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  • Saving languages: An introduction to language revitalization
  • Søren Wichmann
Saving languages: An introduction to language revitalization. By Lenore A. Grenoble and Lindsay J. Whaley. Cambridge: Cambridge University Press, 2006. Pp. ii, 231. ISBN 0521016525. $33.99.

Since the early 1990s awareness of language endangerment is no longer just a concern for a small number of dedicated fieldworkers. Attention to the problem has grown within the linguistics community and beyond. As a consequence, it is no longer viewed primarily as a problem of documentation. The broader issue of supporting global cultural diversity has gained attention and there is an intensified focus on how we may actively further the survival of languages. Nowadays, concerned agents include native speakers, activists, government officials, policy makers, funding agents, fieldworkers, and others. This book by Grenoble and Whaley is explicitly said (ix) to be addressed to this entire range of readership. Thus, it seems fair to evaluate it from a wide range of viewpoints, something I return to after a summary.

The first chapter briefly describes the current language situation and issues of terminology, and discusses different ways of assessing language vitality. The authors conclude that 'the one factor that tends to rise above the others is intergenerational transmission: once the children stop learning a language, it is in a precarious state' (13). A final section, entitled 'Why revitalization', cites different answers to this question from the literature: languages are cultural treasures, diversity stimulates innovative thinking, and languages are crucial to the support of minority rights. The authors themselves do not highlight any particular answer, but they do point out that whatever the motivation is, language revitalization can only be successful if it is community-driven.

The second chapter offers an overview of the various factors that affect language endangerment. It develops an analytical framework for characterizing any individual situation. A distinction is made between macrovariables, which include factors such as the global economy or national language and education policies, and microvariables such as language attitudes, religion, literacy, human resources in the communities (i.e. people and their skills), and financial resources. A short case study of Cornish illustrates how many of the factors may interact. The chapter concludes with a forceful recommendation for assessing needs and resources before embarking on any attempt to revitalize a language and equally strong encouragement to be realistic about the goals that can be achieved.

Ch. 3 discusses different types of revitalization programs. One type is the total immersion approach, exemplified by the Māori 'language nests'. Since the 1980s, Māori elders have been coming to preschools to speak Māori with children. This was followed up by schools where students receive all instruction in Māori. Similar programs have been established for Hawaiian and Mohawk. The learners involved in total immersion may be children or adults. G&W discuss advantages and disadvantages with regard to either choice of target generation but do not take a stance on which choice is to be preferred when both are possible. Partial immersion, where the local language is only used for some instruction, is encountered more frequently but works less well. A third type is the master-apprentice programs developed in 1992 in California. Here, an elder who still speaks the language is paired with a learner and the teaching takes place entirely through the oral medium and in real-life situations. The organizers, who have a linguistic background, define the goals and expectations and provide the master with some introduction to basic pedagogical methods. In addition to revitalization proper, there are also initiatives to revive languages that are no longer spoken. G&W suggest the term 'language reclamation' for this kind of situation. While the development of modern Hebrew is the most famous case of language reclamation, it is also atypical. The authors therefore go more into detail in the description of how the very incompletely documented Kaurna language of the Adelaide region of Australia has gone from not having any speakers to being used for songs, short speeches, greetings, and the coining of names of places and institutions. [End Page 883]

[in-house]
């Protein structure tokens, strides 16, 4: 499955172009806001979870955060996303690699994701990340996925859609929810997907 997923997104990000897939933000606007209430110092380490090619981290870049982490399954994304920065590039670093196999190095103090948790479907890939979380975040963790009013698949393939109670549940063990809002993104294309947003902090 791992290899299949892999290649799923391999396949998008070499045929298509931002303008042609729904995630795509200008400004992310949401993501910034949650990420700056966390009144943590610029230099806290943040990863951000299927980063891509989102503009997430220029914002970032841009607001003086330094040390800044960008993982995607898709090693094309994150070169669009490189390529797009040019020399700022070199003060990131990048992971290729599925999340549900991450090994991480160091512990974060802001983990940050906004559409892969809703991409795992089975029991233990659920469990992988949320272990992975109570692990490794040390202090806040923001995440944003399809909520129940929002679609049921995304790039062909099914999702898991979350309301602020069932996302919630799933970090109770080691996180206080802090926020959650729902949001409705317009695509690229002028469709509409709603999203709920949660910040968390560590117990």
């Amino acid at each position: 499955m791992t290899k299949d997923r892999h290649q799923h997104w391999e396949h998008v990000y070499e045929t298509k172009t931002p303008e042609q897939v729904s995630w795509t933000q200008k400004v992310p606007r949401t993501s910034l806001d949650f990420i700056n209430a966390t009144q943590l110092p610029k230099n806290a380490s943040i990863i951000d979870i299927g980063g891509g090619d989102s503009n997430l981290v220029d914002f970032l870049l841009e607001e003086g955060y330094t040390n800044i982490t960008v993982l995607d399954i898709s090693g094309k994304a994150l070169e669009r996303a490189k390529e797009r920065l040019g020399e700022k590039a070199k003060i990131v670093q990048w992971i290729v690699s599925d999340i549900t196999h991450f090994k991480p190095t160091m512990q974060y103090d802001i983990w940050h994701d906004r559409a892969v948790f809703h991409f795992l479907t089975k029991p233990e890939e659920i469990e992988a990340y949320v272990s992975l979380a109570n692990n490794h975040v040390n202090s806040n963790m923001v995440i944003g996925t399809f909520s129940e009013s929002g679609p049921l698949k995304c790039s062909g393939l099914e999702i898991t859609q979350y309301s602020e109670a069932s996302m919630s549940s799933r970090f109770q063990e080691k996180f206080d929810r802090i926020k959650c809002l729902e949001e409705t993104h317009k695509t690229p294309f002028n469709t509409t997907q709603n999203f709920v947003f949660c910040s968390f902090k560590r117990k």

Ch. 4 presents contrasting case studies of revitalization programs. The languages discussed include Evenki (Russian Federation...

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Additional Information

ISSN
1535-0665
Print ISSN
0097-8507
Pages
pp. 883-885
Launched on MUSE
2009-01-07
Open Access
No
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